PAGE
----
Indonesian firm denies using Myanmar fishermen as slaves


Both Myanmar and Thai migrant workers have suffered at the hands of the poorly regulated fishing industry. Here Thai fishing industry workers alleged to have been working under slave labour conditions arrive back in Thailand from Ambon island, Indonesia, at an Air Force airport in Bangkok, Thailand, April 9, 2015. Photo: Narong Sangnak/EPA 

Pusaka Benjina Resources, the fishing company at the centre of a recent Indonesian government crackdown, has denied allegations of slavery even after an investigation revealed it had forced hundreds of foreign workers including Myanmar migrants into physical labour, reports the Jakarta Globe on April 15.

The company was the subject of an Associated Press investigation that discovered hundreds of foreign workers on the Indonesian island of Benjina, mainly from Myanmar, working in captivity without pay, while subjected to torture.

“We do not practice slavery. You could say we abuse [our workers]. But we will cooperate with authorities who wish to investigate the matter,” PBR operational chief Mr Herman Wir Martino said.

The Myanmar workers, the AP reported, said they were forced to work 22 hours a day, were whipped with toxic stingray tails, denied any pay, and forbidden from returning to their home country or telling anyone about their plight. Some were allegedly held in cages.

Maritime Affairs and Fisheries Minister Susi Pudjiastuti immediately launched an investigation after the report surfaced. Her office has since shut down the company.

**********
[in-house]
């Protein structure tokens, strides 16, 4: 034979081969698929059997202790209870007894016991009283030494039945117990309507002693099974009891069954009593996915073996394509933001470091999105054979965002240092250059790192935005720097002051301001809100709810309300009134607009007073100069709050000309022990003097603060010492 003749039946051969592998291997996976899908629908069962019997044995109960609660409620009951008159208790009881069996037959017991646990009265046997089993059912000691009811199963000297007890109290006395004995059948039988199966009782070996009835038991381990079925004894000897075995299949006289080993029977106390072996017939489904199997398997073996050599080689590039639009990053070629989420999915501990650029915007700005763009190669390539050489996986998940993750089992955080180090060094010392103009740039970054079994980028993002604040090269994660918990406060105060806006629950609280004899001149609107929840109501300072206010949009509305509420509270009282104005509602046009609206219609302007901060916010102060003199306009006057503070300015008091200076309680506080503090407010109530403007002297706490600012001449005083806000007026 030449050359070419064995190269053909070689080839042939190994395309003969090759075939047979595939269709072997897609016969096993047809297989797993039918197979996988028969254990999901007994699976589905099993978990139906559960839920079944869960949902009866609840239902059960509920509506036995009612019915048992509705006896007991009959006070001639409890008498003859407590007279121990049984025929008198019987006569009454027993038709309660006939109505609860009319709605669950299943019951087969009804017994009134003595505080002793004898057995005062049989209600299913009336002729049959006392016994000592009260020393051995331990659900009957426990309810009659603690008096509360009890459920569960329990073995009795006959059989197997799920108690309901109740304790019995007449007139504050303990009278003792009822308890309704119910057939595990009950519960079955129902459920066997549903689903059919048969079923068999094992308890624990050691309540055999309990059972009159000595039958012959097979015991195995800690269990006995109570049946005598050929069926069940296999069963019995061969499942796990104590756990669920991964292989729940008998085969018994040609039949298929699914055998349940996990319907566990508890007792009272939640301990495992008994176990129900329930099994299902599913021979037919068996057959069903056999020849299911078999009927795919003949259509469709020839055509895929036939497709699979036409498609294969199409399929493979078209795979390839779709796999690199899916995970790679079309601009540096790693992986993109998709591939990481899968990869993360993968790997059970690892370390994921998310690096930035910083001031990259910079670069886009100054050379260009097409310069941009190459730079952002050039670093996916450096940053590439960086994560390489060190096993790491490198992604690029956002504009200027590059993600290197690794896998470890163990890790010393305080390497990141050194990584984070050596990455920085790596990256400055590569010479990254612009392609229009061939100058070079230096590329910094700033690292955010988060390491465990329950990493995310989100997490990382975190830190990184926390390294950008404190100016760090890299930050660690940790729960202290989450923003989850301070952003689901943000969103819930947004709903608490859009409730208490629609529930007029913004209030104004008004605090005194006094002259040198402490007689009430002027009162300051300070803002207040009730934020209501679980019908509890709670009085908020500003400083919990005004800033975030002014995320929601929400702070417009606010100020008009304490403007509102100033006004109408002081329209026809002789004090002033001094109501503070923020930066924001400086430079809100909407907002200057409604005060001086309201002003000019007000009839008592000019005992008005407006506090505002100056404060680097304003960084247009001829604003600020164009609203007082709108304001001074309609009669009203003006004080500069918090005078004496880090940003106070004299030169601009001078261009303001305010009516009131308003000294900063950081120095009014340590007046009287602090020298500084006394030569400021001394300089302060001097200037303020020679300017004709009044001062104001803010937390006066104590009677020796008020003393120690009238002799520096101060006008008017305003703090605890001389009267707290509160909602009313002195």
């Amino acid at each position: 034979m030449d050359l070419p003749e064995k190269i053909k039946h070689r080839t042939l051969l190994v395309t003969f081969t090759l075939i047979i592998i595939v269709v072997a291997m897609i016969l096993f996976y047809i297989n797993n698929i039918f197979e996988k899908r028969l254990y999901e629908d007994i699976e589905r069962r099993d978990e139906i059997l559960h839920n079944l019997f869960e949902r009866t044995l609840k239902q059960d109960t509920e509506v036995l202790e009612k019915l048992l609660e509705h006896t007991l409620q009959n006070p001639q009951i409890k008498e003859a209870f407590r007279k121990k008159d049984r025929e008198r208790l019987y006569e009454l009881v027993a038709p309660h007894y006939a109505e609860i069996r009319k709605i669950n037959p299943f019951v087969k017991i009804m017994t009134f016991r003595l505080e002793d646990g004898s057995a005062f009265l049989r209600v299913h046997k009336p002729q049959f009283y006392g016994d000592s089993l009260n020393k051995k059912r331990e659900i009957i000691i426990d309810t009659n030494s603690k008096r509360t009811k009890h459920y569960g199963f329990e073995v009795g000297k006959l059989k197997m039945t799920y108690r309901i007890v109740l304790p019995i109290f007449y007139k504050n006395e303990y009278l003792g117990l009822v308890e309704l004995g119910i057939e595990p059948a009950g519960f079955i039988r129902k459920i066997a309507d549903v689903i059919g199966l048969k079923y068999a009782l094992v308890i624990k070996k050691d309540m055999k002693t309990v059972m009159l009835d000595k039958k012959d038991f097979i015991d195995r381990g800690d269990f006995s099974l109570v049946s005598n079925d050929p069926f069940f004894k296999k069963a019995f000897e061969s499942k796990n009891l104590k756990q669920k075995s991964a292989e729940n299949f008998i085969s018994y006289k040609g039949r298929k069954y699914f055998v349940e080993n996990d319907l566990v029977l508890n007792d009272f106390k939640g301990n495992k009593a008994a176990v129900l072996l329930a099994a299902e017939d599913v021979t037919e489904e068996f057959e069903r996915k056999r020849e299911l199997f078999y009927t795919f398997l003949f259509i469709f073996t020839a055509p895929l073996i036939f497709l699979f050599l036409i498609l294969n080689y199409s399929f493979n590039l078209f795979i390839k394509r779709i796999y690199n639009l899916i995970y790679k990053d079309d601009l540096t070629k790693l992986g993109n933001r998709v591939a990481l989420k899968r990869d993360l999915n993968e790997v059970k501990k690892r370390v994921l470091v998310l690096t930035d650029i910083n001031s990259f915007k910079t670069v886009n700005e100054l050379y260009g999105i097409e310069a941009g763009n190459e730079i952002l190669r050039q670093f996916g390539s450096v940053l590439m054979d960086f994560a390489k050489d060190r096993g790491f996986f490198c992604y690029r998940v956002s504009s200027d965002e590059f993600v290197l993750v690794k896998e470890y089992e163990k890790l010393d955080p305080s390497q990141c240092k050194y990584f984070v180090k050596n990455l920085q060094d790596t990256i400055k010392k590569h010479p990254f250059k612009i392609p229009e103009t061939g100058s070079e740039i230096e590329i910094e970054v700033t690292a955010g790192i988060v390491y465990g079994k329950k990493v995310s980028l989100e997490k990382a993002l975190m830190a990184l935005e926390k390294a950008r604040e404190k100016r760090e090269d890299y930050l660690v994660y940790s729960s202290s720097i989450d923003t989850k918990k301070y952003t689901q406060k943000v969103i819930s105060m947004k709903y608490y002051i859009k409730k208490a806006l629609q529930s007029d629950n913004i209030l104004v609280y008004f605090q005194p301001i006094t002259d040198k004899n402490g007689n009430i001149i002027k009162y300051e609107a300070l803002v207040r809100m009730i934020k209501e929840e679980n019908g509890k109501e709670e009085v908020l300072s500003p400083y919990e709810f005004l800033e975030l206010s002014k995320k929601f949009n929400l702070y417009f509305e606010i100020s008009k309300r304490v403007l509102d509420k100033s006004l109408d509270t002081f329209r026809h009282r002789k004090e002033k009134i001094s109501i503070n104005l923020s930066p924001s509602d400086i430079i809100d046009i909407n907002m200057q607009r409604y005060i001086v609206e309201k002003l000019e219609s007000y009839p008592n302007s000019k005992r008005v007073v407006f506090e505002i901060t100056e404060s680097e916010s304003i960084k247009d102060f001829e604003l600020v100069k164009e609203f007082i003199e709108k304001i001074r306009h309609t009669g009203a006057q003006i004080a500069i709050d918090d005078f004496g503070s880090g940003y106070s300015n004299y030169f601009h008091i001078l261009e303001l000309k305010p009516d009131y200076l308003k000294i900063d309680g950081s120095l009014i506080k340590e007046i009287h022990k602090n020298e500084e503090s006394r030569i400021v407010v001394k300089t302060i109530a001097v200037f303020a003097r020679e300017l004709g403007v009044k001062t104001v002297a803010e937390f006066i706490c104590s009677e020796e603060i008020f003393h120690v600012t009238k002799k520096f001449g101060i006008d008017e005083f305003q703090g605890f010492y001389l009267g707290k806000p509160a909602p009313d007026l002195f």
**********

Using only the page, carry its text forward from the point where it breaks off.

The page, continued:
The minister said there was also evidence that other firms in the area were using slave labour — and had been for years.

Mr Herman of PBR, however, refused to call the Myanmar workers “slaves,” arguing that although they were subject to harsh and inhumane treatment, they were paid, fed and not confined to cells.

“They still get paid — although not much,” he claimed. “They still earn 300,000 rupees [K23,000] every 10 days. We also feed them.”

Herman did not deny physical abuse occurred, but insisted that any form of violence took place at sea.

“They only come [to Benjina] to unload their catch. Afterward, they sail for two to three months looking for fish. The abuse must have happened [while at sea],” he said, adding that corporal punishment was “normal” practice among fishing crews due to “stress,” but had nothing to do with Pusakaka Benjina Resources.

He did confirm, however, that a number of Myanmar crew members had died while working for PBR.

The maritime ministry formed a task force with local prosecutors, immigration officers, the Indonesian Navy and National Police to crack down on the company and confirm the AP report. The Myanmar and Thai governments have also sent teams to check out the problem.

The workers, some of whom had been held captive for nine years, were taken to Tual, some 100 kilometres west of the Aru Islands, from where they were subsequently repatriated.

The National Police is also charging company officials with human trafficking and violating the manpower law.

“Most of the Myanmar victims were underage,” National Police human trafficking unit chief Adj. Sr. Commander Arie Darmanto said. “They were offered work in Thailand but ended up in Indonesia. Their identity papers were also forged.”

Investigators are working with their Myanmar counterparts to question the victims and track down those responsible for smuggling them into Indonesia.

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